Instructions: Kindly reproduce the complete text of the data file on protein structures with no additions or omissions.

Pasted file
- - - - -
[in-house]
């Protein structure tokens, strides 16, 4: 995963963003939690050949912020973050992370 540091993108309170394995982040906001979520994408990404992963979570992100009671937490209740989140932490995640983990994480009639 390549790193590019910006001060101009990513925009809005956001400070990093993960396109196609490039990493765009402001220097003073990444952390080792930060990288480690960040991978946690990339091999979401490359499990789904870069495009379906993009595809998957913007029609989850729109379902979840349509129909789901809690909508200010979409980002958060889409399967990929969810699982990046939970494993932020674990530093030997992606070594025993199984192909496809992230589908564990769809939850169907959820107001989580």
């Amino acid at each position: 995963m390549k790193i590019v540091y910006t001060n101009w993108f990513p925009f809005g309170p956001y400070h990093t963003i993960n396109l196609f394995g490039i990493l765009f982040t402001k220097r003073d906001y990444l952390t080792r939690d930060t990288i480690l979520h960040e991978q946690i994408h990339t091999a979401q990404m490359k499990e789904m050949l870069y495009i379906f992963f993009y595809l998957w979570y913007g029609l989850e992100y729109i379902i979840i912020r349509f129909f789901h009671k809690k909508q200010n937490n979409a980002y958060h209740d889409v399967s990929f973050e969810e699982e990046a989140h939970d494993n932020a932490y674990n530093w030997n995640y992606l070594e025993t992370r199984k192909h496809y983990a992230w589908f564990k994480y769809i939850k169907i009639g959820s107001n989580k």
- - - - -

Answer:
[in-house]
């Protein structure tokens, strides 16, 4: 995963963003939690050949912020973050992370 540091993108309170394995982040906001979520994408990404992963979570992100009671937490209740989140932490995640983990994480009639 390549790193590019910006001060101009990513925009809005956001400070990093993960396109196609490039990493765009402001220097003073990444952390080792930060990288480690960040991978946690990339091999979401490359499990789904870069495009379906993009595809998957913007029609989850729109379902979840349509129909789901809690909508200010979409980002958060889409399967990929969810699982990046939970494993932020674990530093030997992606070594025993199984192909496809992230589908564990769809939850169907959820107001989580």
């Amino acid at each position: 995963m390549k790193i590019v540091y910006t001060n101009w993108f990513p925009f809005g309170p956001y400070h990093t963003i993960n396109l196609f394995g490039i990493l765009f982040t402001k220097r003073d906001y990444l952390t080792r939690d930060t990288i480690l979520h960040e991978q946690i994408h990339t091999a979401q990404m490359k499990e789904m050949l870069y495009i379906f992963f993009y595809l998957w979570y913007g029609l989850e992100y729109i379902i979840i912020r349509f129909f789901h009671k809690k909508q200010n937490n979409a980002y958060h209740d889409v399967s990929f973050e969810e699982e990046a989140h939970d494993n932020a932490y674990n530093w030997n995640y992606l070594e025993t992370r199984k192909h496809y983990a992230w589908f564990k994480y769809i939850k169907i009639g959820s107001n989580k």